Chasing the Northern Lights on New Year’s Eve in Labrador

Northern Lights over Goose Bay during New Year's Eve 2016 with boyfriend watching from back of truck.

Whenever I come to Labrador I endure my fiancé’s ruthless teasing that I have never seen the northern lights. He brings it up all the time. We’d be out having supper with family or a beer with his high school friends and in the middle of conversation he’d stop, motion to me, and with wide eyes exclaim, “Did you know Mel has never seen the northern lights?”

To which I reply, “It’s not that uncommon! We don’t get them in Nova Scotia.” (or anywhere else I’ve travelled besides Labrador, really).

The two times I’ve been to Labrador we didn’t get them. I guess third time’s the charm.

Last night was New Year’s Eve. We were bridging the gap between 2015 and 2016. It just so happened that a very convenient solar storm was taking place in the sky above us. We thought they might be out, but didn’t want to get our hopes up. But, on our way to pick his sister up from the airport that night.

Mel: “I see them! I see the northern lights!”

There they were! Like stars falling on slow motion, stretching green and blue across the sky.

After having dinner with his family I got my tripod and we jumped in the truck to get outside of town so that we could see the lights better. The less light pollution, the better the colors.

Rob was driving so I could look at the lights dance in the sky. They’re so sneaky! The way they move and dance and snake across. There was no hard edge to the light, so watching them move was almost like a trick of the eye. Did they move? Or was it you? Wait… now they’re gone! It was like watching a candle flicker behind a veil.

Science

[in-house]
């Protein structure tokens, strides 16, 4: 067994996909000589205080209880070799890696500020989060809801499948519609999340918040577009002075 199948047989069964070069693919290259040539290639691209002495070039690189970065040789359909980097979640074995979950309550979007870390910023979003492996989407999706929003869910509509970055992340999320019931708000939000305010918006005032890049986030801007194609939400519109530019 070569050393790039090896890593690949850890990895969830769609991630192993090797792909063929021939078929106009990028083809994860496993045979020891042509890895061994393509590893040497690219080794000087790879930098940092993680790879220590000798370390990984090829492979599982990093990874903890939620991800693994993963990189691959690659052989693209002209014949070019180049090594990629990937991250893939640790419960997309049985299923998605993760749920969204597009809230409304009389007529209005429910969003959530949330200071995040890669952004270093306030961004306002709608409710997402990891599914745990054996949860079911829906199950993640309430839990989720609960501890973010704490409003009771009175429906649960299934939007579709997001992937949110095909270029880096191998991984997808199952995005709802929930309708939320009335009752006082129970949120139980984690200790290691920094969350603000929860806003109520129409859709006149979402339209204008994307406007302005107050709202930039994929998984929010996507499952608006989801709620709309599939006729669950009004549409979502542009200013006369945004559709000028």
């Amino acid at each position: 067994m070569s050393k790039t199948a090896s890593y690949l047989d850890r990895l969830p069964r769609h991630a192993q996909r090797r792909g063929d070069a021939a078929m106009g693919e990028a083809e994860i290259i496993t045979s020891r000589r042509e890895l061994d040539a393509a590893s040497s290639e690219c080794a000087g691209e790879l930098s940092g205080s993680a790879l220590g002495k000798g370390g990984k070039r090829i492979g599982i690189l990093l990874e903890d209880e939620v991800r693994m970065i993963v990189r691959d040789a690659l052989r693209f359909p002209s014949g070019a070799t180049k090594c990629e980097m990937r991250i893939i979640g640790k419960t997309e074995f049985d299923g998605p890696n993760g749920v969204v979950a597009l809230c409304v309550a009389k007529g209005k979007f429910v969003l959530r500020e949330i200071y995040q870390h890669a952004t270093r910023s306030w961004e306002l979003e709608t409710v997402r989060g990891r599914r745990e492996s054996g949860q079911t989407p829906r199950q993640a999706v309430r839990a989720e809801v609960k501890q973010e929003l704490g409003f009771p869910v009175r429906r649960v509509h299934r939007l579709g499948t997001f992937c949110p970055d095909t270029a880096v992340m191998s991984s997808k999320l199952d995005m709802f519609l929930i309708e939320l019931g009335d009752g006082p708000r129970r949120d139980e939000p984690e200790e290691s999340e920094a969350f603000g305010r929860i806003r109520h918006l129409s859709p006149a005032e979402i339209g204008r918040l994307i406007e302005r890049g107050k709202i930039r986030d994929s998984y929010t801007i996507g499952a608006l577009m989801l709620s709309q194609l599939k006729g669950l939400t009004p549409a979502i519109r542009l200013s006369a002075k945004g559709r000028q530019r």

Full disclosure: I’m not quite sure how they work. I know they’re clouds of magnetic energy that are drawn to the earth’s magnetic poles. I don’t know why they show up as certain colours. If you do, please tell me in the comments!

The magnetic North Pole is in northern Canada. Somewhere near Ellesmere Island, although it moves every year. Ellesmere Island is still about 3,000 kilometres from Goose Bay, but it’s significantly closer (and more remote) than anywhere else north I’ve been,

Once we found a dark clearing on a road outside town I set up my tripod and Rob started whistling to the lights.

Mythology

In this part of the world, legend has it that the lights of the aurora borealis are the spirits of our ancestors. And if you whistle to them, they’ll come down to visit you… or drag you to the afterlife, depending on which version of the story you hear.

Northern Lights over Goose Bay during New Year's Eve 2016
So, I’ve now seen the aurora borealis. Thanks 2016. Good start.

Northern Lights over Goose Bay during New Year's Eve 2016

Although, even after I’d seen them on the way to the airport, when we picked up his sister and were taking her luggage back to the car, he turned to her and said, “Did you know Mel has never seen the northern lights… until tonight?”

I’ll never escape being a northern n00b.

9 comments on “Chasing the Northern Lights on New Year’s Eve in Labrador

  1. Anonymous

    Nice job Mel! So glad the Northern Lights came out for you while you were visiting us! Happy 2016.

    • Mel Hattie

      Thank you! I’m so glad I caught them. Definitely the best way to start the year.

  2. Anonymous

    So glad you got to see them. I can’t count how many times I laid back on the skidoo seat to just watch… And whistle 🙂

  3. Awesome pics. What was the secret to photographing he lights so effectively?

    • Mel Hattie

      The biggest thing is to have a tripod and a camera with BULB mode (where you can make the exposure last as long as you want). Most of these are between a 30-40 second exposure. Also, a lens that you can easily manually focus on ‘infinity’. Some lenses have distance markings by the focus rings. The marking that looks like “∞” means infinity (what you want to use with things really far off). Trying to get the focus right was actually the hardest thing here and these aren’t perfect by any means. Because it’s pitch black you have no idea whether your image is actually really in focus until after you shoot it so there was a lot of trial and error to get them in focus. That’s probably my best advice – oh! And don’t use AUTO ISO! Set your ISO yourself. I think these are all either 200 or 400. Do you like to shoot too?

  4. Ahhh, so beautiful. My dad used to drive us out on the Komotik and we’d go to the forest and watch them overhead. We’d always whistle to get them to come closer and it seemed to work! I’m glad you got to experience the magic 🙂

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